Lordship of Christ

During the time of the Roman Empire the word “lord” shifted in understanding over many years. The word had a myriad of meanings—everything from sir, master/owner, husband, idol, etc. However, when Julius Caesar died, his adopted son, Octavian, declared himself “Son of God.” At first, then, “Lord” was a sign of entitlement; after it had been taken over by the house of Caesar, it became a title of deference to the Emperor. Why this short history lesson? The church’s affirmation of the Lordship of Christ, as evident in the writing of early New Testament texts, occurred within this historical context. Naming Christ “Lord” was a quite rebellious act—a direct contradiction to the claiming of that title by the house of Caesar. When we study the New Testament in light of the Empire, we can appreciate how treasonous and dangerous this language becomes to the Roman agenda.

God, however, confers Lordship upon Jesus Christ. In the Book of Confessions, the Westminster Confession of Faith explains:

The Lord Jesus in his human nature thus united to the divine, was sanctified and anointed with the Holy Spirit above measure; having in him all the treasures of wisdom and knowledge, in whom it pleased the Father that all fullness should dwell: to the end that being holy, harmless, undefiled, and full of grace and truth, he might be thoroughly furnished to execute the office of a Mediator and Surety. Which office he took not upon himself, but was thereunto called by his Father; who put all power and judgment into his hand, and gave him commandment to exercise the same. (6.045)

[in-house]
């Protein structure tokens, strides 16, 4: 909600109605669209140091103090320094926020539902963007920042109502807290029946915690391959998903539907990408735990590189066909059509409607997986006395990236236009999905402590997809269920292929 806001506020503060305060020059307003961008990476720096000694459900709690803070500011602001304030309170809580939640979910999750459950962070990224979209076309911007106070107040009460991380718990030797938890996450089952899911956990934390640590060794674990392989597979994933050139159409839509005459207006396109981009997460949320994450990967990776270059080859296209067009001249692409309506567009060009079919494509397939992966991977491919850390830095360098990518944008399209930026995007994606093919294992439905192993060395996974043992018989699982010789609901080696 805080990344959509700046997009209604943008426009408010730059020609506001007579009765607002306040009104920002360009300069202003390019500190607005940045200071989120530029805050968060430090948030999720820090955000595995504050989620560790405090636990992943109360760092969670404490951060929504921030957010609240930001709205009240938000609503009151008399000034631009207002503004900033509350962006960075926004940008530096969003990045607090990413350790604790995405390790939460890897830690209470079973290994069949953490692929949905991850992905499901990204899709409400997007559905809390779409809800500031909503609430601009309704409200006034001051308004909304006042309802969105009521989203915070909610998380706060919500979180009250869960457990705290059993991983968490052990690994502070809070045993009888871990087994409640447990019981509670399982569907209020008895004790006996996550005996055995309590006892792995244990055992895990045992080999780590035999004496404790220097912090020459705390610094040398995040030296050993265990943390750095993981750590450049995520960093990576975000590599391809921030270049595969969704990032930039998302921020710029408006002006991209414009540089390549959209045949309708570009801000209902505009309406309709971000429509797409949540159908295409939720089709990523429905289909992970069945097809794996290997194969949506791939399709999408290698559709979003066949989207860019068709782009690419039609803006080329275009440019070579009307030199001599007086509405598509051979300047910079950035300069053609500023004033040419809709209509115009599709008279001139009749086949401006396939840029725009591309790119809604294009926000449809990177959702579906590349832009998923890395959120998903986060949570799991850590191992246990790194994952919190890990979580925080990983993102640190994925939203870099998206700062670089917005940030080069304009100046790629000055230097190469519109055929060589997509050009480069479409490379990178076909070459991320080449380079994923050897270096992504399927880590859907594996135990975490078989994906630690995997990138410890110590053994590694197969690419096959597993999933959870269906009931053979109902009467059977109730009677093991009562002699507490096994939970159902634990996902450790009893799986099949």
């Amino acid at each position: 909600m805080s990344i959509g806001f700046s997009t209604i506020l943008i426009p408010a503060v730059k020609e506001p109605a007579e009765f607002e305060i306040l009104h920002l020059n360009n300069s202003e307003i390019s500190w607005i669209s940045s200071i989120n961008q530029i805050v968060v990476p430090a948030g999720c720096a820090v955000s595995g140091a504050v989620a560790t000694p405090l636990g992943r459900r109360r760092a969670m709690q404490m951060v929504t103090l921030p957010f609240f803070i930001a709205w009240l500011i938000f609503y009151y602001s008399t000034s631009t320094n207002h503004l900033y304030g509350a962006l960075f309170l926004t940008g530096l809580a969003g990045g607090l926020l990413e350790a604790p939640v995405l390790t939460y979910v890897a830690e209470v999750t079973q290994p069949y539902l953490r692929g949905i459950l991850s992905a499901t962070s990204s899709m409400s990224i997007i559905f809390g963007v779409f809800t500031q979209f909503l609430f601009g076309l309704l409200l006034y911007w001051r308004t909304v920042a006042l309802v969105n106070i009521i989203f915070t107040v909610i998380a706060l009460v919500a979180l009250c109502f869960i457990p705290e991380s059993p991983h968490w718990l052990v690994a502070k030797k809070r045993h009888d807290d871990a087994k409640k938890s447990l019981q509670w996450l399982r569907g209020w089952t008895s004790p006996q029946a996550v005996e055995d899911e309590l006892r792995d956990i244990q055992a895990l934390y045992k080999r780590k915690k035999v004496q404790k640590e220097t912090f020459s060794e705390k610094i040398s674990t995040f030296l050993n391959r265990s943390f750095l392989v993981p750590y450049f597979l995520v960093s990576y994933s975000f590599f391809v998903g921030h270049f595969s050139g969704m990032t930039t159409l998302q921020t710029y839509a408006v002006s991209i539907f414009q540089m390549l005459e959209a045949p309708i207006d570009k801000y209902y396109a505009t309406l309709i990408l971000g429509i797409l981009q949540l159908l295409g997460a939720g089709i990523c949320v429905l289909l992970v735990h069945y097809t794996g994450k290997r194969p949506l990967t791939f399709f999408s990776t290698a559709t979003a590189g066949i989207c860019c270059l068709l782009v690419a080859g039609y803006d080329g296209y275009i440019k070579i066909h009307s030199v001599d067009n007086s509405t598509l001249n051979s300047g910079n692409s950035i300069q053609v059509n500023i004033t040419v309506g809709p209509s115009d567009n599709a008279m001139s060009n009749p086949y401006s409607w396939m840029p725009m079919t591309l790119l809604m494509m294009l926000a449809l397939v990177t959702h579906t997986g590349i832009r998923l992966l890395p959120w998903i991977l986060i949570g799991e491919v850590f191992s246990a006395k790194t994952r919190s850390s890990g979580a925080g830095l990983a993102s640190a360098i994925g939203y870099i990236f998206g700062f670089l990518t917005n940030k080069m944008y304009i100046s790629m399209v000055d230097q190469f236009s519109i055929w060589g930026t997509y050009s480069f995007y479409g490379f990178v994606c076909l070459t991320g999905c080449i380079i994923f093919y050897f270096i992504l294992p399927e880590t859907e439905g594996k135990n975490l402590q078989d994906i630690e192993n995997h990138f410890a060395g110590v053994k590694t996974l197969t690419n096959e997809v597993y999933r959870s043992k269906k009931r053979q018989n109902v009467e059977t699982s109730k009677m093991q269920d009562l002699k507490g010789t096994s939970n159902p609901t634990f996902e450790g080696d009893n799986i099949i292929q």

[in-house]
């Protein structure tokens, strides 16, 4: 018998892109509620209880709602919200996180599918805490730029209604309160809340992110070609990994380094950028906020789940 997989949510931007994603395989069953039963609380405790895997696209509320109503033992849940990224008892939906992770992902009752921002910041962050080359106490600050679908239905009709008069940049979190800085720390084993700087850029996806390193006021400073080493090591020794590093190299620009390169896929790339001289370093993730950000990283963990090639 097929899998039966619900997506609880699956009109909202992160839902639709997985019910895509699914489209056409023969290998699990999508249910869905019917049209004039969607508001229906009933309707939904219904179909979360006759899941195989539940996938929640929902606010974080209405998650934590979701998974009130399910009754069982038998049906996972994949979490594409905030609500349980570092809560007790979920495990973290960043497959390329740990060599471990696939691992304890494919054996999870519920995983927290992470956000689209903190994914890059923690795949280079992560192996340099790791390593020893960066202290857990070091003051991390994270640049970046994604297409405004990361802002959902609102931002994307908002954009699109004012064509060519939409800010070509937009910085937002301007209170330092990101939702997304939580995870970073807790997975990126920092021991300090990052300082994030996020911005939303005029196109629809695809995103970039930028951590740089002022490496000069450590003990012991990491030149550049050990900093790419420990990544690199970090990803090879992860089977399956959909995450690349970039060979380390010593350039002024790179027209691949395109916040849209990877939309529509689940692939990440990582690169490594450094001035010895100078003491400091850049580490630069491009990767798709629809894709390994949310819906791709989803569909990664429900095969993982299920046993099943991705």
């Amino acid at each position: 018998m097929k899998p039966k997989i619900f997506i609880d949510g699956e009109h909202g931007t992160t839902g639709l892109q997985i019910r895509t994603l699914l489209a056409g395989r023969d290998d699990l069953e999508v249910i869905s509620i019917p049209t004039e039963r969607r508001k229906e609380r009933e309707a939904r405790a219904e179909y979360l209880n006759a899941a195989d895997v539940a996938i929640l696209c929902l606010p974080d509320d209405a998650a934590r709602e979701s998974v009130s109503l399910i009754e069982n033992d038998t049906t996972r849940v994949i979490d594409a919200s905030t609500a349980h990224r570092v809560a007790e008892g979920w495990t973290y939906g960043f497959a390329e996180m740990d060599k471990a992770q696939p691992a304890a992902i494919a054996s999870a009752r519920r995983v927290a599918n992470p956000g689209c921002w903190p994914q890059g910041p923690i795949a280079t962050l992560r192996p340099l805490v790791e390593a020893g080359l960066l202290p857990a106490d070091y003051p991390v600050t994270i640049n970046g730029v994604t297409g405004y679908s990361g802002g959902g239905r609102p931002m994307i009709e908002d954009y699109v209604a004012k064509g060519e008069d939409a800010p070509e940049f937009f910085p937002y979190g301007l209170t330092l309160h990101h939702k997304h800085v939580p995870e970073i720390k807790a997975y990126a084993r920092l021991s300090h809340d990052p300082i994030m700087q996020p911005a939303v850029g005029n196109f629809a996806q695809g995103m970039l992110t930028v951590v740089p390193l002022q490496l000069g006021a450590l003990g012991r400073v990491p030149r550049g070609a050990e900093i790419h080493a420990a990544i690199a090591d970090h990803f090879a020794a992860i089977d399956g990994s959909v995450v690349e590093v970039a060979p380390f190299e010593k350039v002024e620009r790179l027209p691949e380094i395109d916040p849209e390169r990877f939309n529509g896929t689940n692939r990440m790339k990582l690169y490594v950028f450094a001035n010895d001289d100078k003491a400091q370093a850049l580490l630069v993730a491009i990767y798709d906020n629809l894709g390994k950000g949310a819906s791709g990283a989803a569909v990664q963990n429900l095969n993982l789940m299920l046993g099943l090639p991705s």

The confession then goes on to teach that the Lordship of Christ is the very title by which his adversaries recognize him and become subject to him. And while the sons of Caesar title themselves the “Sons of God,” hear how the demons address Jesus: “… What have you to do with me, Jesus, Son of the Most High God? …” (Mark 5:7). In fact, in every encounter with those suffering with demons, even the evil spirits recognize Jesus as the Son of God, thereby affirming his Lordship. For the church, it is gracious and merciful that the power afforded by the title Lord ascribed to Jesus is Mediator and Guarantor (Heb. 7:22). As mediator, he acted on our behalf. As guarantor, he absorbs our debts and faults. This is indeed the good news and reward for our own recognition of the authority of Christ.

For Reflection and Discussion:

How does the benevolent Lordship of Christ influence ways we might lead?

Consider the ways that you might explain the Lordship of Christ to a new Christian.